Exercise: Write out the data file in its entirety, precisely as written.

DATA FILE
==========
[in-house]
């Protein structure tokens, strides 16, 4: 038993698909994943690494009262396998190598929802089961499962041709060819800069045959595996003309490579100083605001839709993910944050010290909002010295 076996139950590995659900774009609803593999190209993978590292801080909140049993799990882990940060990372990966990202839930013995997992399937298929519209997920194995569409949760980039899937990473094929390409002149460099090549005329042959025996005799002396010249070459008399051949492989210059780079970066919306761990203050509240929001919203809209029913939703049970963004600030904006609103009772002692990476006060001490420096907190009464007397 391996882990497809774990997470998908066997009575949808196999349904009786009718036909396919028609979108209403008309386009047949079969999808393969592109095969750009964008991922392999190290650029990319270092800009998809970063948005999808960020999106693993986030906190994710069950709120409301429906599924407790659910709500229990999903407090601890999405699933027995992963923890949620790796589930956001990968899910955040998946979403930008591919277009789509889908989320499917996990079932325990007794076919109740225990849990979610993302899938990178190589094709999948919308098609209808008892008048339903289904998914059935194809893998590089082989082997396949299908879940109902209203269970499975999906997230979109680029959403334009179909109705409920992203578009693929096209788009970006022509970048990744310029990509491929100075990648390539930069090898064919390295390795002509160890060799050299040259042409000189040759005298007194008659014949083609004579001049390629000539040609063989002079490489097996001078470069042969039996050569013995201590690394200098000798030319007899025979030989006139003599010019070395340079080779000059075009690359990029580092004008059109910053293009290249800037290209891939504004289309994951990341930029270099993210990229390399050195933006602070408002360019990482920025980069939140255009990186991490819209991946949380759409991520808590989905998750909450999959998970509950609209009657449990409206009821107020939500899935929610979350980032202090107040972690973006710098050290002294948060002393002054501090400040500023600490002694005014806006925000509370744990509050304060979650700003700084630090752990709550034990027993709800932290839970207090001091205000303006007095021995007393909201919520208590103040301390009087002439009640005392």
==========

[in-house]
């Protein structure tokens, strides 16, 4: 038993698909994943690494009262396998190598929802089961499962041709060819800069045959595996003309490579100083605001839709993910944050010290909002010295 076996139950590995659900774009609803593999190209993978590292801080909140049993799990882990940060990372990966990202839930013995997992399937298929519209997920194995569409949760980039899937990473094929390409002149460099090549005329042959025996005799002396010249070459008399051949492989210059780079970066919306761990203050509240929001919203809209029913939703049970963004600030904006609103009772002692990476006060001490420096907190009464007397 391996882990497809774990997470998908066997009575949808196999349904009786009718036909396919028609979108209403008309386009047949079969999808393969592109095969750009964008991922392999190290650029990319270092800009998809970063948005999808960020999106693993986030906190994710069950709120409301429906599924407790659910709500229990999903407090601890999405699933027995992963923890949620790796589930956001990968899910955040998946979403930008591919277009789509889908989320499917996990079932325990007794076919109740225990849990979610993302899938990178190589094709999948919308098609209808008892008048339903289904998914059935194809893998590089082989082997396949299908879940109902209203269970499975999906997230979109680029959403334009179909109705409920992203578009693929096209788009970006022509970048990744310029990509491929100075990648390539930069090898064919390295390795002509160890060799050299040259042409000189040759005298007194008659014949083609004579001049390629000539040609063989002079490489097996001078470069042969039996050569013995201590690394200098000798030319007899025979030989006139003599010019070395340079080779000059075009690359990029580092004008059109910053293009290249800037290209891939504004289309994951990341930029270099993210990229390399050195933006602070408002360019990482920025980069939140255009990186991490819209991946949380759409991520808590989905998750909450999959998970509950609209009657449990409206009821107020939500899935929610979350980032202090107040972690973006710098050290002294948060002393002054501090400040500023600490002694005014806006925000509370744990509050304060979650700003700084630090752990709550034990027993709800932290839970207090001091205000303006007095021995007393909201919520208590103040301390009087002439009640005392």